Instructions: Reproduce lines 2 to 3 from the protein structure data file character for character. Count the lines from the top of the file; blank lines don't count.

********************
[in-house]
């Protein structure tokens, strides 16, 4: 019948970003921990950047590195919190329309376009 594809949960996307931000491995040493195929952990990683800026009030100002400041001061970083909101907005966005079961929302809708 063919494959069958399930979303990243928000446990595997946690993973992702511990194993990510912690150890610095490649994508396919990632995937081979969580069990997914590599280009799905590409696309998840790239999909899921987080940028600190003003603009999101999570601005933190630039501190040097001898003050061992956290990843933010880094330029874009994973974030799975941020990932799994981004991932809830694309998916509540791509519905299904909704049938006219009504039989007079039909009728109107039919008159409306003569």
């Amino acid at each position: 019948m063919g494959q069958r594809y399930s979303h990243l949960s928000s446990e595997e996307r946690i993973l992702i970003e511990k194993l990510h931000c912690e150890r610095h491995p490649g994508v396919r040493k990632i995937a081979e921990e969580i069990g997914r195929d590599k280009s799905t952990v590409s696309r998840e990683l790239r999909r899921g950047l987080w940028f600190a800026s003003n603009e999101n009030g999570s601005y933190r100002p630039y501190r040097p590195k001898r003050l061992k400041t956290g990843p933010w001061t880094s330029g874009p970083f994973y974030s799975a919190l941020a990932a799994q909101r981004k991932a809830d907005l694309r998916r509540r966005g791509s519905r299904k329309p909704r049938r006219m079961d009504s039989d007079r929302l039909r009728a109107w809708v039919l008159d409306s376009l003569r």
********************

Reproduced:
């Protein structure tokens, strides 16, 4: 019948970003921990950047590195919190329309376009 594809949960996307931000491995040493195929952990990683800026009030100002400041001061970083909101907005966005079961929302809708 063919494959069958399930979303990243928000446990595997946690993973992702511990194993990510912690150890610095490649994508396919990632995937081979969580069990997914590599280009799905590409696309998840790239999909899921987080940028600190003003603009999101999570601005933190630039501190040097001898003050061992956290990843933010880094330029874009994973974030799975941020990932799994981004991932809830694309998916509540791509519905299904909704049938006219009504039989007079039909009728109107039919008159409306003569």
């Amino acid at each position: 019948m063919g494959q069958r594809y399930s979303h990243l949960s928000s446990e595997e996307r946690i993973l992702i970003e511990k194993l990510h931000c912690e150890r610095h491995p490649g994508v396919r040493k990632i995937a081979e921990e969580i069990g997914r195929d590599k280009s799905t952990v590409s696309r998840e990683l790239r999909r899921g950047l987080w940028f600190a800026s003003n603009e999101n009030g999570s601005y933190r100002p630039y501190r040097p590195k001898r003050l061992k400041t956290g990843p933010w001061t880094s330029g874009p970083f994973y974030s799975a919190l941020a990932a799994q909101r981004k991932a809830d907005l694309r998916r509540r966005g791509s519905r299904k329309p909704r049938r006219m079961d009504s039989d007079r929302l039909r009728a109107w809708v039919l008159d409306s376009l003569r």